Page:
THE BLOG
12/01/2014 01:26 pm ET Updated Jan 31, 2015

An Unexpected Seasonal Bonus: Accepting What I See in the Mirror

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"Our entire life consists ultimately in accepting ourselves as we are." -- Jean Anouilh

The "season" approaches. Pumpkin faces begin to wrinkle as turkey feathers fly, and every convenience store, auto manufacturer and household starts decking the halls with price tags, followed -- of course -- by the standard banner willing "peace on earth." We're not discussing a religious holiday here; we're looking at a month-plus reminder that "good will" spread to others neatly fits into a notion of money-spending and gift-giving that launches a new addiction: "retail therapy."

For the financially comfortable, good will as a tangible gift to oneself or to others actually does produce momentary happiness for the giver and the recipient. For those with friends, family and huggable pets, the holiday season promises a short-lived distraction from the quotidian grind.

In a stunning seasonal paradox, those of us expected to tangibly gift and get are challenged when we have small-to-no families; subdued, difficult or nonexistent romantic partners; friends with little or no spending flexibility and limited budgets.

Challenged, perhaps. But unlucky we are not. It is here that I'd like to give more than a nod to Arianna Huffington and her philosophy of the Third Metric, which has removed standard notions of success from outer glory to inner joy.

And therein lies my personal holiday spirit. My rather large coterie of friends, family, loved ones and colleagues now includes myself. And, believe me, this inner acceptance is a lifetime -- not a seasonal -- deal. I have discovered something far more meaningful than diamonds, more cheerful than chestnuts roasting on an open fire and more permanent than a box with a bow in a season that traditionally reminds so many of what they don't have. This discovery is a tribute to the ongoing journey I've taken since attending Arianna's Thrive conference.

Looking within was scary at first; then I discovered how wrong I was. I have found that within and without are closely bound. Since I can create my inner experience, I can have some say in my outer experience. It's all about allowing things to just be and remaining in a joyous state regardless of what is.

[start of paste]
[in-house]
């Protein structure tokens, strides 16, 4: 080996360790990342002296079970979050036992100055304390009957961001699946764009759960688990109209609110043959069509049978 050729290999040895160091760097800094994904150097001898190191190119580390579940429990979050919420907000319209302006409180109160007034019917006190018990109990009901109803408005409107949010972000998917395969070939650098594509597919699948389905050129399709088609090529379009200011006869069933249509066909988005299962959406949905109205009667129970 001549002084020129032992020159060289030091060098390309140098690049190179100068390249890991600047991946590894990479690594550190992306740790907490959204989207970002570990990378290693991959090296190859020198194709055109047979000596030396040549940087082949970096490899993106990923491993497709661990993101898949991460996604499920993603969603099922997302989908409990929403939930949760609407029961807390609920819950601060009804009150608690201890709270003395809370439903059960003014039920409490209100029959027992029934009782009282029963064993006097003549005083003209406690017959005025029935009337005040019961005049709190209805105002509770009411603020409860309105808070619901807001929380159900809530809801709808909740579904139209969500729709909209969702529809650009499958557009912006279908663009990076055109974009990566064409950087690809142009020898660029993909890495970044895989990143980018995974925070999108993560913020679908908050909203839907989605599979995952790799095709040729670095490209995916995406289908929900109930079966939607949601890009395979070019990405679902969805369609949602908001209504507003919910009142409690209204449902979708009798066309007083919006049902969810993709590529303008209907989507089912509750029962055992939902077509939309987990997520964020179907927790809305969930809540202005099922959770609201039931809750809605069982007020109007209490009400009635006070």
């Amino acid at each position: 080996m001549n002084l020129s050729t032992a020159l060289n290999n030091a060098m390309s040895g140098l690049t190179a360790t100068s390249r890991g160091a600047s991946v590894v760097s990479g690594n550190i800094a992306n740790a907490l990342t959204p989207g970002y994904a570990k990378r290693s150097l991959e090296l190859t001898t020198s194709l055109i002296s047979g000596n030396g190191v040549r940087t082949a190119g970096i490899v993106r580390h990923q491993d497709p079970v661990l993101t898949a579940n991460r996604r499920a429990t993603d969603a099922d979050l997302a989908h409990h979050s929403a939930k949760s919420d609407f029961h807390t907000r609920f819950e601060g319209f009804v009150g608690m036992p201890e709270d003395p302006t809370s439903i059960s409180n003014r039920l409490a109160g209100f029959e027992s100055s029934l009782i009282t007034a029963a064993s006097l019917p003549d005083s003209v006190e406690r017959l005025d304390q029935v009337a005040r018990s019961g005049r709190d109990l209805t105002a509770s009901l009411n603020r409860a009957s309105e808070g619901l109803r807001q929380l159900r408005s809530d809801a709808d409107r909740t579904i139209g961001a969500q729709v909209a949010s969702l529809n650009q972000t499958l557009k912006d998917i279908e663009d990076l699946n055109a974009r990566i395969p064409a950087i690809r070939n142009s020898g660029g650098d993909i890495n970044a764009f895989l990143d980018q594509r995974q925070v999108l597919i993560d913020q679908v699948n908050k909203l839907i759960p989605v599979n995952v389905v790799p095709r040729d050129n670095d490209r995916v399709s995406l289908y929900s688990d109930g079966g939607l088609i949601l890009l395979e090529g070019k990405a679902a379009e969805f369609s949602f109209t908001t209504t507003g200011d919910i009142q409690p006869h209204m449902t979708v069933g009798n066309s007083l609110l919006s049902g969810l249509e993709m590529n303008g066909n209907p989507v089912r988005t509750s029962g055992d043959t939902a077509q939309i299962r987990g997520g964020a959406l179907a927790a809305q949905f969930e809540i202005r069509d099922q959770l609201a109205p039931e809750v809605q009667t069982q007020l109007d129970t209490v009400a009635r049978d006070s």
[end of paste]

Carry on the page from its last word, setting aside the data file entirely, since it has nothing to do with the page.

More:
I work in an industry that thrives upon this particular season. I spend my winters working at the retail home away from home for the one and only Jolly Gentleman in the Red suit. I do it for the absolute pleasure and gratification of bringing the holiday magic to "kids" big and little (I'm talking here about kids [little kids] and adults [big kids]). Satisfaction and inner warmth fill me -- regardless of the temperature outside -- on seeing their ear-to-ear grins and wide-eyed faces radiate happiness and delight as they meet the Man himself. That joy is contagious and something that stays with me. That shared satisfaction between customer and employee transcends income, personal circumstances and backgrounds -- just about everything that makes us human.

While I have no claim to standard holiday trappings, my reasons for joy lie beneath the surface. I wake up to a day of work, a newfound human family of friends and coworkers, and a sense that something important inside has been revived and valued at this stage of my life.

A perfectionist for as far back as I can remember, I can now embrace my imperfections. I realize at last that I wouldn't have half the insight upon which I have come to rely were it not for those trying times in my life. And that is the holiday gift my observations have afforded. Without all of those experiences, I would not be who I am today, and I like me. Liking myself has become just another aspect of this journey to self-awareness and acceptance. Often, I may wish I were something different, but I'm happy the way I am.

As my previous blog entries have demonstrated, I am at peace opting out of the 24/7 digital universe and have been able to enjoy a rational interaction with devices. They serve me; I don't serve them. Taking time for my senses to tune inward in this crowded, bustling city, I have learned to smell the roses and the soot, bustle with the rush hour and go with the flow, and take a measure of others' behavior as I adjust my own.

I do happen to be blessed with many friends, but more than ever am I aware of their value and gladly express my appreciation to my pals, family and myself. I haven't lowered my expectations one bit. However, I have placed a higher price on personal contentment and the incredible personal growth derived from sharing my experiences -- both the ups and downs -- with others. And, amazingly, this exchange of proud moments, disappointments and even small talk enhances mutual acceptance. What a terrific present to share among friends.